Jacob Chansley, the pro-Trump Jan. 6 rioter dubbed the “QAnon Shaman,” wants out of jail. In service of that effort, defense attorney Albert Watkins enlisted the words of American master Mark Twain. Or, at least, a phrase commonly attributed to née Samuel Clemens.
“A lie can travel around the world and back again while the truth is putting on its shoes,” the first line of Chansley’s 27-page (74 pages inclusive of exhibits) pretrial release motion philosophizes.
According to the filing, which was submitted with the U.S. District Court for the District of Columbia on Tuesday afternoon, the “lie” in question is a “miccharacterization” of a “flagpole” that was in Chansley’s possession during the attack on the U.S. Capitol Complex.
When originally subjected to a detention hearing by a magistrate judge in Arizona on Jan. 15, the government argued that Chansley used a “dangerous weapon.” According to the defense, the government’s argument “required characterization of the flagpole held by [Chansley]” on Jan. 6 as a “spear.”
The defense insists the government got that assessment all wrong.
“Since the original detention hearing, interaction by the defendant’s counsel with the Department of Justice, by and through its Assistant U.S. attorney, has made clear that the flag carried by the defendant on January 6, 2021, was adorned with a finial,” the motion argues.
A finial is an ornament that’s typically at the top, bottom or corner of another object. In other words: the defense claims that Chansley did not have a weapon, he just had a flagpole with a bauble.
The motion likens that alleged finial to other certain finials.
“Specific details were confirmed with the government that that use of a spear or a finial on a spear dates to to the Native Americans, a fact consistent with the Shamanic faith of the defendant,” the motion continues. “It was further noted for the government that the U.S. Army uses the spear finial with open wings on the sides, however, the traditional Native American design only contains the central point, akin to the defendant’s flagpole.”
The filing notes that finials are abundant in America:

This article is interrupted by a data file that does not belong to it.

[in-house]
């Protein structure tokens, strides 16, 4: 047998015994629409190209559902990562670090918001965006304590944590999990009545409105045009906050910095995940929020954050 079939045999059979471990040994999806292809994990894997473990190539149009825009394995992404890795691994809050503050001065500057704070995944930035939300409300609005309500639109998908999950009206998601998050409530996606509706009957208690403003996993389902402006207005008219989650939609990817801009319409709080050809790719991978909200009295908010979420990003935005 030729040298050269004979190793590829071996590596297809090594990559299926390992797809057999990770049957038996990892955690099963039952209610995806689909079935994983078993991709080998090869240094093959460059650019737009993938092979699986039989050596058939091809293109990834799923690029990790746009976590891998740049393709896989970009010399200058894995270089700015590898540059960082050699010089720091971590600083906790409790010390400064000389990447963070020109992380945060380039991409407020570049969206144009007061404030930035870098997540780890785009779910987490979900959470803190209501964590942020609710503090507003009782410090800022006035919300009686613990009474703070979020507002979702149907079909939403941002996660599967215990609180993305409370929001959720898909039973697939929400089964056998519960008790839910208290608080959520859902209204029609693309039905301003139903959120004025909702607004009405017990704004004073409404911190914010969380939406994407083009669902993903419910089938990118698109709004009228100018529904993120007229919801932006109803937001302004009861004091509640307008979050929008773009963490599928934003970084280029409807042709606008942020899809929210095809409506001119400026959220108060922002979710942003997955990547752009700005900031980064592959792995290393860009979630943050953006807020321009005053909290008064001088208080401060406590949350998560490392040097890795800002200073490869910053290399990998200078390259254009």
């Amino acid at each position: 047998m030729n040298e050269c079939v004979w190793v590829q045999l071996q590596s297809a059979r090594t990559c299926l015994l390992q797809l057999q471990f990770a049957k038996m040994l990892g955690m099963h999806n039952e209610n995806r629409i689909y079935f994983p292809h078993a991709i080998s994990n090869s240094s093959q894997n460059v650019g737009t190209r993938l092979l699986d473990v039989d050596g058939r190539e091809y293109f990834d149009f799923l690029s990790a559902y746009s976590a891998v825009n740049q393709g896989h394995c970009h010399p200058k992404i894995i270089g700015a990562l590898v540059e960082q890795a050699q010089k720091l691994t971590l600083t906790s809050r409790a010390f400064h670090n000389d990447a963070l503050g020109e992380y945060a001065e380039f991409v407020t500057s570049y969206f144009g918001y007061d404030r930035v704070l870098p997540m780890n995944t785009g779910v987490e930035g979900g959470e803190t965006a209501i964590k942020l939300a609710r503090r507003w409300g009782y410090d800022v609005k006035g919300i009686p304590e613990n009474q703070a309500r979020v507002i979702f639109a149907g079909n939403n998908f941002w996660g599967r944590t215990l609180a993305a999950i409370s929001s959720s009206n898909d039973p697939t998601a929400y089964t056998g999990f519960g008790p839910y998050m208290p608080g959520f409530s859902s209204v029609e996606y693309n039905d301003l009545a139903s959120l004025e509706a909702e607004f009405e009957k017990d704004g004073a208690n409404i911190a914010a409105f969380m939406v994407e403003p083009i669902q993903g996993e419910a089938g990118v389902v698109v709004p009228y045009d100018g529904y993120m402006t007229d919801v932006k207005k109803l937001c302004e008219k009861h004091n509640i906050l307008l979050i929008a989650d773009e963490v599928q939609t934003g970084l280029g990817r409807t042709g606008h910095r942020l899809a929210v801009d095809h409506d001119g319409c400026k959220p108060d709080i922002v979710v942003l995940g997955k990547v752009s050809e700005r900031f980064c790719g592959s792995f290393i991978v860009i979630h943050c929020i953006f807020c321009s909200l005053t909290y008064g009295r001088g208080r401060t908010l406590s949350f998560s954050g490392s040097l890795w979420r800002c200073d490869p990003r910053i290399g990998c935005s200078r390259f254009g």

In fact, in indoor government federal buildings across the country, the national flag and the state flag all are adorned with finials. Government protocols generally call for the use of an eagle finial on a national flag and a spear finial on a state flag. These flags are virtually universally displayed in easily accessible public locations in all federal buildings such as to give rise to the inevitable conclusion that the government must not be too concerned that a member of the public will use the flagpole with an eagle or a spear finial as a weapon, otherwise they would not employ same across the country in federal government buildings.
The majority of the memo, of course, is not dedicated to the flagpole-finial-spear issue.
The defense argues that Chansley was particularly susceptible to former president Donald Trump‘s much-debated call-to-action and that he should not be severely punished for taking the executive at his word—while expressing remorse and introspection at the subsequent turn of events.
Watkins also argues that his client is, despite the best efforts of the courts and corrections staff, still suffering from dietary issues and that his religion weighs in favor of pre-trial release. Additionally, because Shamans apparently refuse all forms of vaccination, the memo argues, Chansley is at high risk for contracting the coronavirus (COVID-19) and also notes that pandemic precautions have preempted much of any meaningful attorney-client contact.
The memo does, however, circle back to the flagpole situation.
“The indicia previously cited by the government which caused initial trepidation on the part of the government to support or otherwise not object to the pre-trial release of the defendant relating to the flagpole have been abated,” the filing says in conclusion.
Read the full filing below:
[image via Brent Stirton/Getty Images]
Have a tip we should know? [email protected]